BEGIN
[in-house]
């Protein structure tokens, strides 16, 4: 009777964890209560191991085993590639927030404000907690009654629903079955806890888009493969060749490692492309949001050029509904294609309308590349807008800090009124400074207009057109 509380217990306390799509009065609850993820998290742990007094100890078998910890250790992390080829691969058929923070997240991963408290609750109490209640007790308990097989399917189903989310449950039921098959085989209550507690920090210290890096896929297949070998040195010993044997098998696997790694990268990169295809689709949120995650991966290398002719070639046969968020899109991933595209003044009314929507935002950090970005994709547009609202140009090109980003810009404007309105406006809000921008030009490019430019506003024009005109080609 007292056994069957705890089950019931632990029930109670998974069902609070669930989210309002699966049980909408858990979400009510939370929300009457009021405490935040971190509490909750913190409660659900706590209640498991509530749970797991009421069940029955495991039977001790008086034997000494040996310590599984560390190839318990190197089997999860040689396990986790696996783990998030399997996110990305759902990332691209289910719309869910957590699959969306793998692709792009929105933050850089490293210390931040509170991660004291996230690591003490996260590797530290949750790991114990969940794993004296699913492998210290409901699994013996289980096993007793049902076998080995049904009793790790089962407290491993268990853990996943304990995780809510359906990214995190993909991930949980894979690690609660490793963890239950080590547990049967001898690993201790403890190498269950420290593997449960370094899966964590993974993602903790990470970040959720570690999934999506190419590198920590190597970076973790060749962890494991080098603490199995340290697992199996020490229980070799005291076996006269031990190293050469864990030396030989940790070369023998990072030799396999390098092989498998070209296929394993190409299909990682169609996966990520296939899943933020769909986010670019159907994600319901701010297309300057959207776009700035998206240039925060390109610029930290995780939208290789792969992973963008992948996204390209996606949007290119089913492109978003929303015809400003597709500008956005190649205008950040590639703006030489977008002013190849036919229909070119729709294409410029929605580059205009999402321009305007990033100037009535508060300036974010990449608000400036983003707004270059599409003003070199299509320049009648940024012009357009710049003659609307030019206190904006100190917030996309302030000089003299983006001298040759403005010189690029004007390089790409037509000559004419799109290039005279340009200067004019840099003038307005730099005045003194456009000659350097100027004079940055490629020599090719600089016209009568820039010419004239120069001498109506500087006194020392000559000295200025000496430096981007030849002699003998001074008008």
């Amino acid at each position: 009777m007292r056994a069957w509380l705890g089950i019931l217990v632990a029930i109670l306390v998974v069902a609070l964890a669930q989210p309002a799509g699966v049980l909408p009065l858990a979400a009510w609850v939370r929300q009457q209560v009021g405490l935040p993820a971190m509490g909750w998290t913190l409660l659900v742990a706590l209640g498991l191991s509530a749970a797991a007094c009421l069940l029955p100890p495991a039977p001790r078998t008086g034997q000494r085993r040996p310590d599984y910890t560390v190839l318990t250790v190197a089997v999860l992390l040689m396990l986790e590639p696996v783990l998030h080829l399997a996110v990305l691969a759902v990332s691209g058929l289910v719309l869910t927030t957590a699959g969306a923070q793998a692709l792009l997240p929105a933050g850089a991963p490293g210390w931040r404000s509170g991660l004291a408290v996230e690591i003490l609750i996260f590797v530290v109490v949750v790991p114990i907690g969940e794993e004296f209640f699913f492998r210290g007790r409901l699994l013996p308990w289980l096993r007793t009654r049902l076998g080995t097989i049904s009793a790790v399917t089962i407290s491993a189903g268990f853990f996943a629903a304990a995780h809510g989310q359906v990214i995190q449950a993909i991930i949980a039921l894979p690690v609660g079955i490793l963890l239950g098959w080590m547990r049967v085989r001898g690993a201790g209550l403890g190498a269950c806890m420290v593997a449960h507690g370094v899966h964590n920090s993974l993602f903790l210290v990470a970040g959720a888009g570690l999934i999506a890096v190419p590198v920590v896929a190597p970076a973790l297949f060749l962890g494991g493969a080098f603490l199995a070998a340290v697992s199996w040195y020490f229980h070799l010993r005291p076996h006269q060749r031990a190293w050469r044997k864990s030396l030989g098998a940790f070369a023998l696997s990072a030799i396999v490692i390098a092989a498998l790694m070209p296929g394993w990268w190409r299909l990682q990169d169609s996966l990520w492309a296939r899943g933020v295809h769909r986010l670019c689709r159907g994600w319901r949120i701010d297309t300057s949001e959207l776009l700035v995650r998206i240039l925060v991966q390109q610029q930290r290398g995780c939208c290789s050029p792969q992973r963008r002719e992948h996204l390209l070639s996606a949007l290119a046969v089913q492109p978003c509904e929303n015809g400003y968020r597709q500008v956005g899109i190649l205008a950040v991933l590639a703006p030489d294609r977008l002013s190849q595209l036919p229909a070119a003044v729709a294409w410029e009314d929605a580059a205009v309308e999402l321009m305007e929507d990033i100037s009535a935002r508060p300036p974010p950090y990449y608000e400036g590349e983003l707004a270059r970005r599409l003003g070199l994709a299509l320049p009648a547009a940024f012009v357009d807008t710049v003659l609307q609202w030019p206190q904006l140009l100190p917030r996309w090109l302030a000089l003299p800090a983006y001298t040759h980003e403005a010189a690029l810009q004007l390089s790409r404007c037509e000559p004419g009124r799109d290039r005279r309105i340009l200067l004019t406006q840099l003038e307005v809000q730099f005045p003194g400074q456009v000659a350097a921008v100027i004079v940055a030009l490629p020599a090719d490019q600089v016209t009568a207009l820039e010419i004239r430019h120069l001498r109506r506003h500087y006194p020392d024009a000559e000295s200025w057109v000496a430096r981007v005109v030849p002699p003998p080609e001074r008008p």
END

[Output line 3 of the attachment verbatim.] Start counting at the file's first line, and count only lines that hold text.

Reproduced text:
């Amino acid at each position: 009777m007292r056994a069957w509380l705890g089950i019931l217990v632990a029930i109670l306390v998974v069902a609070l964890a669930q989210p309002a799509g699966v049980l909408p009065l858990a979400a009510w609850v939370r929300q009457q209560v009021g405490l935040p993820a971190m509490g909750w998290t913190l409660l659900v742990a706590l209640g498991l191991s509530a749970a797991a007094c009421l069940l029955p100890p495991a039977p001790r078998t008086g034997q000494r085993r040996p310590d599984y910890t560390v190839l318990t250790v190197a089997v999860l992390l040689m396990l986790e590639p696996v783990l998030h080829l399997a996110v990305l691969a759902v990332s691209g058929l289910v719309l869910t927030t957590a699959g969306a923070q793998a692709l792009l997240p929105a933050g850089a991963p490293g210390w931040r404000s509170g991660l004291a408290v996230e690591i003490l609750i996260f590797v530290v109490v949750v790991p114990i907690g969940e794993e004296f209640f699913f492998r210290g007790r409901l699994l013996p308990w289980l096993r007793t009654r049902l076998g080995t097989i049904s009793a790790v399917t089962i407290s491993a189903g268990f853990f996943a629903a304990a995780h809510g989310q359906v990214i995190q449950a993909i991930i949980a039921l894979p690690v609660g079955i490793l963890l239950g098959w080590m547990r049967v085989r001898g690993a201790g209550l403890g190498a269950c806890m420290v593997a449960h507690g370094v899966h964590n920090s993974l993602f903790l210290v990470a970040g959720a888009g570690l999934i999506a890096v190419p590198v920590v896929a190597p970076a973790l297949f060749l962890g494991g493969a080098f603490l199995a070998a340290v697992s199996w040195y020490f229980h070799l010993r005291p076996h006269q060749r031990a190293w050469r044997k864990s030396l030989g098998a940790f070369a023998l696997s990072a030799i396999v490692i390098a092989a498998l790694m070209p296929g394993w990268w190409r299909l990682q990169d169609s996966l990520w492309a296939r899943g933020v295809h769909r986010l670019c689709r159907g994600w319901r949120i701010d297309t300057s949001e959207l776009l700035v995650r998206i240039l925060v991966q390109q610029q930290r290398g995780c939208c290789s050029p792969q992973r963008r002719e992948h996204l390209l070639s996606a949007l290119a046969v089913q492109p978003c509904e929303n015809g400003y968020r597709q500008v956005g899109i190649l205008a950040v991933l590639a703006p030489d294609r977008l002013s190849q595209l036919p229909a070119a003044v729709a294409w410029e009314d929605a580059a205009v309308e999402l321009m305007e929507d990033i100037s009535a935002r508060p300036p974010p950090y990449y608000e400036g590349e983003l707004a270059r970005r599409l003003g070199l994709a299509l320049p009648a547009a940024f012009v357009d807008t710049v003659l609307q609202w030019p206190q904006l140009l100190p917030r996309w090109l302030a000089l003299p800090a983006y001298t040759h980003e403005a010189a690029l810009q004007l390089s790409r404007c037509e000559p004419g009124r799109d290039r005279r309105i340009l200067l004019t406006q840099l003038e307005v809000q730099f005045p003194g400074q456009v000659a350097a921008v100027i004079v940055a030009l490629p020599a090719d490019q600089v016209t009568a207009l820039e010419i004239r430019h120069l001498r109506r506003h500087y006194p020392d024009a000559e000295s200025w057109v000496a430096r981007v005109v030849p002699p003998p080609e001074r008008p």